Aim: To generate a theoretical model how patients experience their management of rheumatoid arthritis (RA) in everyday life.Method: An explorative design with the grounded theory approach was used by interviewing 16 informants with RA.Results: The generated theoretical model emerged in a core category- Striving for a good life with two categories; making use of personal resources and grasping for support from others, which formed the base of managing RA. When relating these categories together, four dimensions emerged which characterised patients’ different ways of managing RA: mastering, relying, struggling and being resigned.Discussion: The management of RA incorporated the use of personal resources and the grasping for support from others. Both self-management strategies and patients’ need of support were highlighted as aspects that were of importance when managing RA. Patients’ experiences of their need of support to manage RA give extended knowledge that is of importance for nurses and other healthcare providers. The relationship between patients and healthcare providers is always the key to a good encounter. Interventions to increase self-management in RA have to incorporate this knowledge when trying to increase patients’ self-efficacy and with their experience of support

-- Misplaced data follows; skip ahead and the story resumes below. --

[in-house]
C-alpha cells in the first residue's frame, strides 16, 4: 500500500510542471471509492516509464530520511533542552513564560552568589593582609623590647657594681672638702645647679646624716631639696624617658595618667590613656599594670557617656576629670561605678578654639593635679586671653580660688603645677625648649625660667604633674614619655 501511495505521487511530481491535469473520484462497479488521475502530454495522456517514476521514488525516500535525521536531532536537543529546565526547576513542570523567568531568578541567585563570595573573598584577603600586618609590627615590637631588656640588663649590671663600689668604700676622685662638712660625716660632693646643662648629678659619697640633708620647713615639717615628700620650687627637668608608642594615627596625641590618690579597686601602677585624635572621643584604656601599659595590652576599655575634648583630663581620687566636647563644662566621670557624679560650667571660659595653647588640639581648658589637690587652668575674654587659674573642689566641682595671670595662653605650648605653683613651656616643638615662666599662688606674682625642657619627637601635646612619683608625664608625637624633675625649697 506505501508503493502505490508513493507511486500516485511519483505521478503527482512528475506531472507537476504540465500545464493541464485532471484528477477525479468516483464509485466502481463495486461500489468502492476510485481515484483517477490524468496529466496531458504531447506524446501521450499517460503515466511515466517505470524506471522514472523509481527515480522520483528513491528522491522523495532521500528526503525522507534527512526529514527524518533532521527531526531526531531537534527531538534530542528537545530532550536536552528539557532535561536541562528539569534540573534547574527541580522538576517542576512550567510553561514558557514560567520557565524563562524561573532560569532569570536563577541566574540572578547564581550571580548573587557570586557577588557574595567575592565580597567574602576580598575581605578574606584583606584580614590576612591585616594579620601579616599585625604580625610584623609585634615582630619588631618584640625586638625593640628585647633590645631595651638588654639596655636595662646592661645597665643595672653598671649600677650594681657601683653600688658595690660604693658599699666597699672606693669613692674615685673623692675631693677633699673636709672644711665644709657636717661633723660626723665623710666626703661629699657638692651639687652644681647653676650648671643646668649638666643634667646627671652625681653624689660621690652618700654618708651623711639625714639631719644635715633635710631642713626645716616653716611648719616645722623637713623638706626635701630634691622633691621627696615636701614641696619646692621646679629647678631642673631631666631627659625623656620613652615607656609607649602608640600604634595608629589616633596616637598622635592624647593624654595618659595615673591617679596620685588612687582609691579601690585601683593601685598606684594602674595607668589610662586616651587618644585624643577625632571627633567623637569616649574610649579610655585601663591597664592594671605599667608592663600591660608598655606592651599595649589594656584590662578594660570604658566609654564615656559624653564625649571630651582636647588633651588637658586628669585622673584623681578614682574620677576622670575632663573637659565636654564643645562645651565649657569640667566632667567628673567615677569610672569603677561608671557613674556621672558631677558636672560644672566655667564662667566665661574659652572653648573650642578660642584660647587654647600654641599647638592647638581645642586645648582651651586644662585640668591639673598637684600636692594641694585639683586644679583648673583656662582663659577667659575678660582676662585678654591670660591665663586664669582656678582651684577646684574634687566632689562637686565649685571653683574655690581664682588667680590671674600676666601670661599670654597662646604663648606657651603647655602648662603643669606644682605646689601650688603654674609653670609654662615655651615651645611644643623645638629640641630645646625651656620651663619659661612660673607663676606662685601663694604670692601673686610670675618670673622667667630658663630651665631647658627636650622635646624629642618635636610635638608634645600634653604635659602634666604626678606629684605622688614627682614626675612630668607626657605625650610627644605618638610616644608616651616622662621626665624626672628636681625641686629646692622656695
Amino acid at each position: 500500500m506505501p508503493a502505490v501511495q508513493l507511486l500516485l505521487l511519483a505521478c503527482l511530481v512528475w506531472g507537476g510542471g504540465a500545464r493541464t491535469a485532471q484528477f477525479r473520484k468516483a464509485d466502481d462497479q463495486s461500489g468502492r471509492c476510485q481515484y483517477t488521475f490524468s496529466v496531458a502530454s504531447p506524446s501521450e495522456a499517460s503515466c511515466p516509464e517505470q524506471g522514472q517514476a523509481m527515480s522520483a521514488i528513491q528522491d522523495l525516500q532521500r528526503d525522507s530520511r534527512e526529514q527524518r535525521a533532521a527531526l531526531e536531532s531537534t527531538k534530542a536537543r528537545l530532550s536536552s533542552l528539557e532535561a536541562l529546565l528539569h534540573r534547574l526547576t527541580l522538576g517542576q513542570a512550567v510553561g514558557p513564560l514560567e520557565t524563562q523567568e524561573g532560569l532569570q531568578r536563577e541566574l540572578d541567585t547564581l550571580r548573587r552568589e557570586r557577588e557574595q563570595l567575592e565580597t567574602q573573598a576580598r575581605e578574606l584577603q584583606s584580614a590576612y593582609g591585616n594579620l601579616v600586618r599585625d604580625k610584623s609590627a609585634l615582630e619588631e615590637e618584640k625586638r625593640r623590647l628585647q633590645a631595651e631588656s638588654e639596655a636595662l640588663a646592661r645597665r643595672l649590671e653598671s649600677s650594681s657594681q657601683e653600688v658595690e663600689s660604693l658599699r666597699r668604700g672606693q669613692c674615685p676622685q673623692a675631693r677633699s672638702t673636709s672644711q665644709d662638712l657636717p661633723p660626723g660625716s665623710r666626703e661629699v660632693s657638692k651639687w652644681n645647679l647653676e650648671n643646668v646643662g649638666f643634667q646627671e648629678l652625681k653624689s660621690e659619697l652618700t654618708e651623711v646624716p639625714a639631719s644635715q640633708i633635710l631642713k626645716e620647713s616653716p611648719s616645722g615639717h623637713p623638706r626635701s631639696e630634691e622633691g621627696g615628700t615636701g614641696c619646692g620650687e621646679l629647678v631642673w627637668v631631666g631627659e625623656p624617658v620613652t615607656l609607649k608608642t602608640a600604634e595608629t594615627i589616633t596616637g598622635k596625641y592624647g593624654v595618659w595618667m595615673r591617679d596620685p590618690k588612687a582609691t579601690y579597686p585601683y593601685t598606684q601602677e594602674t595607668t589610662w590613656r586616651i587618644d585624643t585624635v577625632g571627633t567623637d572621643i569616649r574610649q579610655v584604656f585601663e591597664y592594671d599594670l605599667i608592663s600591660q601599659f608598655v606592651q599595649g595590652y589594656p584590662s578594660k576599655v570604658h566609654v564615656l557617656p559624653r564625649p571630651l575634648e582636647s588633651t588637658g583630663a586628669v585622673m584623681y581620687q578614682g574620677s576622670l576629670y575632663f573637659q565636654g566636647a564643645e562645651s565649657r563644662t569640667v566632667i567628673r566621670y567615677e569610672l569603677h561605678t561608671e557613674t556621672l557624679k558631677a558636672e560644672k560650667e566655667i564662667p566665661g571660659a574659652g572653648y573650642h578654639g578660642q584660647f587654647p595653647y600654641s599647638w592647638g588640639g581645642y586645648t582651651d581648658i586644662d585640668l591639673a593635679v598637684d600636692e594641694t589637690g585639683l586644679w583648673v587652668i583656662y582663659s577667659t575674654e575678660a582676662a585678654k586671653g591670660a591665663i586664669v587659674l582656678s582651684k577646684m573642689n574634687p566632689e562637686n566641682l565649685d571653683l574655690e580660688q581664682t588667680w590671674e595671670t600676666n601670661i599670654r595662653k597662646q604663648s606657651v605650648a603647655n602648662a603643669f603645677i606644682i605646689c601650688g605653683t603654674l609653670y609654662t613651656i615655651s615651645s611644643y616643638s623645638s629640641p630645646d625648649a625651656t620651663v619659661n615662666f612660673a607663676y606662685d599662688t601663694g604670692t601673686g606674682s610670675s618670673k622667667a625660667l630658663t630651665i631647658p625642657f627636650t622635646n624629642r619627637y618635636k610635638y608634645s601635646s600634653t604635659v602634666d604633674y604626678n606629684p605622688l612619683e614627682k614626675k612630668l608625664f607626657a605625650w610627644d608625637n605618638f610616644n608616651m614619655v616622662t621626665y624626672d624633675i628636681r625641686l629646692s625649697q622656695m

• 2.
    Ekblad, Helena
    et al.
    Jönköping University, School of Health and Welfare, HHJ, Dep. of Nursing Science.
    Malm, Dan
    Jönköping University, School of Health and Welfare, HHJ, Quality Improvement and Leadership in Health and Welfare.
    Fridlund, Bengt
    Jönköping University, School of Health and Welfare, HHJ. ADULT.
    Conlon, Lisa
    Jönköping University, School of Health and Welfare, HHJ, Dep. of Nursing Science.
    Rönning, Helén
    Jönköping University, School of Health and Welfare, HHJ, Dep. of Nursing Science.
    The well-being of relatives of patients with atrial fibrillation: a critical incident technique analysis2014In: Open Nursing Journal, ISSN 1874-4346, E-ISSN 1874-4346, Vol. 8, p. 48-55Article in journal (Refereed)
    Abstract [en]